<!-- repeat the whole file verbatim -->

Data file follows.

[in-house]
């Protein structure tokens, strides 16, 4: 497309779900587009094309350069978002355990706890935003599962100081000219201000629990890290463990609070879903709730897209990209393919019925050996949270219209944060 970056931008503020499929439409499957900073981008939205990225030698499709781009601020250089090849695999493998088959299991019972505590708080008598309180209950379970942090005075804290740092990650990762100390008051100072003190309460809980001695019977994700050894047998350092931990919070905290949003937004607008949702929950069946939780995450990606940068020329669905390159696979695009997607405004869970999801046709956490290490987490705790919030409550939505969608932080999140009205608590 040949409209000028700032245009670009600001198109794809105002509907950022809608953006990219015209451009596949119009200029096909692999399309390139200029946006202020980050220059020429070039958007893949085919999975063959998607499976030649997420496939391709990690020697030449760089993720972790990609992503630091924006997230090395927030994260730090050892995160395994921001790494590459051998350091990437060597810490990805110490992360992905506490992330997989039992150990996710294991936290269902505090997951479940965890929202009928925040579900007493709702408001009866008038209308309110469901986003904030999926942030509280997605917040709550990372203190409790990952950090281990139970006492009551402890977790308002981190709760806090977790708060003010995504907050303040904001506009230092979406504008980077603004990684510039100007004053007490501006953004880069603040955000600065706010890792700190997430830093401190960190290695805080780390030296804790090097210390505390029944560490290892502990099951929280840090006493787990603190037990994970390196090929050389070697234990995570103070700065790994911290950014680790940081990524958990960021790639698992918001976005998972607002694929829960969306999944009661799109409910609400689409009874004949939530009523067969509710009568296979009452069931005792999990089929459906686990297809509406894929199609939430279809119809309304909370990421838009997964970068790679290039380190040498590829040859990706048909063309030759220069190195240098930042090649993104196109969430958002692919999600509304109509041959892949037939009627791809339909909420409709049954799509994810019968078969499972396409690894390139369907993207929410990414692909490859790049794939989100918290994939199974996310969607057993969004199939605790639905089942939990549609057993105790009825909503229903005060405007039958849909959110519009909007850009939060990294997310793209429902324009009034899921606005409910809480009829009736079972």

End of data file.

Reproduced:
[in-house]
């Protein structure tokens, strides 16, 4: 497309779900587009094309350069978002355990706890935003599962100081000219201000629990890290463990609070879903709730897209990209393919019925050996949270219209944060 970056931008503020499929439409499957900073981008939205990225030698499709781009601020250089090849695999493998088959299991019972505590708080008598309180209950379970942090005075804290740092990650990762100390008051100072003190309460809980001695019977994700050894047998350092931990919070905290949003937004607008949702929950069946939780995450990606940068020329669905390159696979695009997607405004869970999801046709956490290490987490705790919030409550939505969608932080999140009205608590 040949409209000028700032245009670009600001198109794809105002509907950022809608953006990219015209451009596949119009200029096909692999399309390139200029946006202020980050220059020429070039958007893949085919999975063959998607499976030649997420496939391709990690020697030449760089993720972790990609992503630091924006997230090395927030994260730090050892995160395994921001790494590459051998350091990437060597810490990805110490992360992905506490992330997989039992150990996710294991936290269902505090997951479940965890929202009928925040579900007493709702408001009866008038209308309110469901986003904030999926942030509280997605917040709550990372203190409790990952950090281990139970006492009551402890977790308002981190709760806090977790708060003010995504907050303040904001506009230092979406504008980077603004990684510039100007004053007490501006953004880069603040955000600065706010890792700190997430830093401190960190290695805080780390030296804790090097210390505390029944560490290892502990099951929280840090006493787990603190037990994970390196090929050389070697234990995570103070700065790994911290950014680790940081990524958990960021790639698992918001976005998972607002694929829960969306999944009661799109409910609400689409009874004949939530009523067969509710009568296979009452069931005792999990089929459906686990297809509406894929199609939430279809119809309304909370990421838009997964970068790679290039380190040498590829040859990706048909063309030759220069190195240098930042090649993104196109969430958002692919999600509304109509041959892949037939009627791809339909909420409709049954799509994810019968078969499972396409690894390139369907993207929410990414692909490859790049794939989100918290994939199974996310969607057993969004199939605790639905089942939990549609057993105790009825909503229903005060405007039958849909959110519009909007850009939060990294997310793209429902324009009034899921606005409910809480009829009736079972």